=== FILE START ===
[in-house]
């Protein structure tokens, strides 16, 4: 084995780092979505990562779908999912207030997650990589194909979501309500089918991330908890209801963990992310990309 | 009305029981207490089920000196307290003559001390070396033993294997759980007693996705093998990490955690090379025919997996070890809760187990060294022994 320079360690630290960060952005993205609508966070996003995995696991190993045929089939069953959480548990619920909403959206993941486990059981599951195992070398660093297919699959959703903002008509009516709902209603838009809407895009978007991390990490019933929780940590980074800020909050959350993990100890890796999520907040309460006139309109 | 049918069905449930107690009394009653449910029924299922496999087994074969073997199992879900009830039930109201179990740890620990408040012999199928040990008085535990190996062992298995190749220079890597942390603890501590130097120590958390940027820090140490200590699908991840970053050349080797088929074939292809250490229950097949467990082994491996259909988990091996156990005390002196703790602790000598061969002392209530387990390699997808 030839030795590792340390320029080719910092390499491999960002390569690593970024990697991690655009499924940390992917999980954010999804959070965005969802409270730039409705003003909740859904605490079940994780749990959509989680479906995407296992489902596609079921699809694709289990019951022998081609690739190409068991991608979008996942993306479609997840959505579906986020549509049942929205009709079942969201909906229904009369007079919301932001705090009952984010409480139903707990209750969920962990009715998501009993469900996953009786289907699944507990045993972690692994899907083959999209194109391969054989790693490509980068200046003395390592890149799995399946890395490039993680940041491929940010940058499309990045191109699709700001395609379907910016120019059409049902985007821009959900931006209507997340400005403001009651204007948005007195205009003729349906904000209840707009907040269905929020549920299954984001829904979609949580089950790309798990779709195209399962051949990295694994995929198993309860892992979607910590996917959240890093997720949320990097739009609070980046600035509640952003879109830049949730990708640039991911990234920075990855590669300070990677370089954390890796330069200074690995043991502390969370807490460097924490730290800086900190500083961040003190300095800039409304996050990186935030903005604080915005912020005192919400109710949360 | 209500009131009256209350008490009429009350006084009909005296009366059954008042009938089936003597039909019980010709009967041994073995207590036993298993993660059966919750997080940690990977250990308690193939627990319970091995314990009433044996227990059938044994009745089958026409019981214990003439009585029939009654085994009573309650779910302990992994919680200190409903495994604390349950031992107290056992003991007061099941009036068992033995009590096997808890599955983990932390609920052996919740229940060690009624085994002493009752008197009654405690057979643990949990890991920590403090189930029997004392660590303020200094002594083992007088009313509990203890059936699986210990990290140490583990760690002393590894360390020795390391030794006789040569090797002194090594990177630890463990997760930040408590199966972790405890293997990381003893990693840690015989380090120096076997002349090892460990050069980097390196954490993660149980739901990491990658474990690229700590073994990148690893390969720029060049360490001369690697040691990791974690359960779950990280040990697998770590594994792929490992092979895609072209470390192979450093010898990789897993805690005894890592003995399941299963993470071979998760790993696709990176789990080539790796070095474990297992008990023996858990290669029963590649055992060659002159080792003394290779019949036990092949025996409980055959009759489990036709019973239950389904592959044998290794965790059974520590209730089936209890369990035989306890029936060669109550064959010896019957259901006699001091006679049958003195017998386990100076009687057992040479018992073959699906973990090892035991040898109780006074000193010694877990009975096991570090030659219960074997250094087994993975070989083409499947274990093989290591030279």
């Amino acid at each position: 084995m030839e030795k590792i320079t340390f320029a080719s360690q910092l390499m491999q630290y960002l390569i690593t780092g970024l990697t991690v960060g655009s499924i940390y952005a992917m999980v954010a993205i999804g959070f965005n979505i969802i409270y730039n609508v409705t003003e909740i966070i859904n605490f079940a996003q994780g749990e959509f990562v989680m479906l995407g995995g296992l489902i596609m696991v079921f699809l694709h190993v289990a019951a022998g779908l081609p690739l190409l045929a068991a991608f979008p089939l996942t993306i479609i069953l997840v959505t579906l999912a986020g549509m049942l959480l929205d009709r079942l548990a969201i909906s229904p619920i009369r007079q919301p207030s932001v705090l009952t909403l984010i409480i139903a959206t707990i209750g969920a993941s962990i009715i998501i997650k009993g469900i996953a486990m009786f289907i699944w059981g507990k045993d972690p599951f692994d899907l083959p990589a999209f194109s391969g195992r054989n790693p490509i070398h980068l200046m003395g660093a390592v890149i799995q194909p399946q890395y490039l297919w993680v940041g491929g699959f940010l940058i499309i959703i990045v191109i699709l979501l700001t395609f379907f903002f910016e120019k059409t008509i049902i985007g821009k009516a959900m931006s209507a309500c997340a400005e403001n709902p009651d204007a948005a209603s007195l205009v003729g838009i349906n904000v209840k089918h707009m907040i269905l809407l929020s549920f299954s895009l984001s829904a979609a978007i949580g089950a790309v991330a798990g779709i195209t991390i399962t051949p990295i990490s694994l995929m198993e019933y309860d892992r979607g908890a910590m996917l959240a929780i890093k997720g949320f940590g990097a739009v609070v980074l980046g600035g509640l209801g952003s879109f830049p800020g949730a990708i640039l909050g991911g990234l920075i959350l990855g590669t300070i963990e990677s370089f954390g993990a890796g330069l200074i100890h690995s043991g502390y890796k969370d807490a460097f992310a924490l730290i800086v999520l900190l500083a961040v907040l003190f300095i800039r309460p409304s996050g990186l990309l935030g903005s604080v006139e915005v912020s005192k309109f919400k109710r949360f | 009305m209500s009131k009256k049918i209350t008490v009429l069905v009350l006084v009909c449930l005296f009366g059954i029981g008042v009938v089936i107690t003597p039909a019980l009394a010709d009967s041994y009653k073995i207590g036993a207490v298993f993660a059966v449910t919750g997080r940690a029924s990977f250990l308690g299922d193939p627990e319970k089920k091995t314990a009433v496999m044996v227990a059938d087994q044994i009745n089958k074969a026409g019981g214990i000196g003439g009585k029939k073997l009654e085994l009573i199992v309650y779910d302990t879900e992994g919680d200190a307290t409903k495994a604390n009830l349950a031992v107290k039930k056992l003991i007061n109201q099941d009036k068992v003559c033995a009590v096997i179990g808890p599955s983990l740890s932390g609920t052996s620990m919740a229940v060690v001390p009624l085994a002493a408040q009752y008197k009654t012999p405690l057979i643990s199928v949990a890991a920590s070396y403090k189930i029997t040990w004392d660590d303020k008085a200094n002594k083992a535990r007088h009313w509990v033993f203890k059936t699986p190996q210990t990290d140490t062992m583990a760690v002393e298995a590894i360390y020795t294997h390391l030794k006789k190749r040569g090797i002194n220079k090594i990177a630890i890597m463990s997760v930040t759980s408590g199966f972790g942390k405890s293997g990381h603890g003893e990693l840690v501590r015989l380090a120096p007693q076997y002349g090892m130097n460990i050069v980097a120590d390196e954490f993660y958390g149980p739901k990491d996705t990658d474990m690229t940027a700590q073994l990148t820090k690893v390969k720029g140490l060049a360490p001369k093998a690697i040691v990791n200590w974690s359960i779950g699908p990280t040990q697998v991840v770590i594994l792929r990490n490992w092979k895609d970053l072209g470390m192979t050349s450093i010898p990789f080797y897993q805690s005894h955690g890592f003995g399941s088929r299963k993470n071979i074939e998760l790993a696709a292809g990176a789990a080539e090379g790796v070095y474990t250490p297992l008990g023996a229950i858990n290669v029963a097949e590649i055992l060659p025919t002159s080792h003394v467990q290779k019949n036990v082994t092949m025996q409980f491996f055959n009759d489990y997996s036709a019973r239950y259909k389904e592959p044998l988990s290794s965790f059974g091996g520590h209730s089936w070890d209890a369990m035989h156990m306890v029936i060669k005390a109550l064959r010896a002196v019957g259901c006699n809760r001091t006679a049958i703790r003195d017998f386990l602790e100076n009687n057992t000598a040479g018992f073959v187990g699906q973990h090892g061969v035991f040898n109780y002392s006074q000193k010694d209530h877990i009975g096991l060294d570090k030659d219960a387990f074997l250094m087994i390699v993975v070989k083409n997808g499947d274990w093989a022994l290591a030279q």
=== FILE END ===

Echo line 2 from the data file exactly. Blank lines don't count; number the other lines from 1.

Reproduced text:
């Protein structure tokens, strides 16, 4: 084995780092979505990562779908999912207030997650990589194909979501309500089918991330908890209801963990992310990309 | 009305029981207490089920000196307290003559001390070396033993294997759980007693996705093998990490955690090379025919997996070890809760187990060294022994 320079360690630290960060952005993205609508966070996003995995696991190993045929089939069953959480548990619920909403959206993941486990059981599951195992070398660093297919699959959703903002008509009516709902209603838009809407895009978007991390990490019933929780940590980074800020909050959350993990100890890796999520907040309460006139309109 | 049918069905449930107690009394009653449910029924299922496999087994074969073997199992879900009830039930109201179990740890620990408040012999199928040990008085535990190996062992298995190749220079890597942390603890501590130097120590958390940027820090140490200590699908991840970053050349080797088929074939292809250490229950097949467990082994491996259909988990091996156990005390002196703790602790000598061969002392209530387990390699997808 030839030795590792340390320029080719910092390499491999960002390569690593970024990697991690655009499924940390992917999980954010999804959070965005969802409270730039409705003003909740859904605490079940994780749990959509989680479906995407296992489902596609079921699809694709289990019951022998081609690739190409068991991608979008996942993306479609997840959505579906986020549509049942929205009709079942969201909906229904009369007079919301932001705090009952984010409480139903707990209750969920962990009715998501009993469900996953009786289907699944507990045993972690692994899907083959999209194109391969054989790693490509980068200046003395390592890149799995399946890395490039993680940041491929940010940058499309990045191109699709700001395609379907910016120019059409049902985007821009959900931006209507997340400005403001009651204007948005007195205009003729349906904000209840707009907040269905929020549920299954984001829904979609949580089950790309798990779709195209399962051949990295694994995929198993309860892992979607910590996917959240890093997720949320990097739009609070980046600035509640952003879109830049949730990708640039991911990234920075990855590669300070990677370089954390890796330069200074690995043991502390969370807490460097924490730290800086900190500083961040003190300095800039409304996050990186935030903005604080915005912020005192919400109710949360 | 209500009131009256209350008490009429009350006084009909005296009366059954008042009938089936003597039909019980010709009967041994073995207590036993298993993660059966919750997080940690990977250990308690193939627990319970091995314990009433044996227990059938044994009745089958026409019981214990003439009585029939009654085994009573309650779910302990992994919680200190409903495994604390349950031992107290056992003991007061099941009036068992033995009590096997808890599955983990932390609920052996919740229940060690009624085994002493009752008197009654405690057979643990949990890991920590403090189930029997004392660590303020200094002594083992007088009313509990203890059936699986210990990290140490583990760690002393590894360390020795390391030794006789040569090797002194090594990177630890463990997760930040408590199966972790405890293997990381003893990693840690015989380090120096076997002349090892460990050069980097390196954490993660149980739901990491990658474990690229700590073994990148690893390969720029060049360490001369690697040691990791974690359960779950990280040990697998770590594994792929490992092979895609072209470390192979450093010898990789897993805690005894890592003995399941299963993470071979998760790993696709990176789990080539790796070095474990297992008990023996858990290669029963590649055992060659002159080792003394290779019949036990092949025996409980055959009759489990036709019973239950389904592959044998290794965790059974520590209730089936209890369990035989306890029936060669109550064959010896019957259901006699001091006679049958003195017998386990100076009687057992040479018992073959699906973990090892035991040898109780006074000193010694877990009975096991570090030659219960074997250094087994993975070989083409499947274990093989290591030279």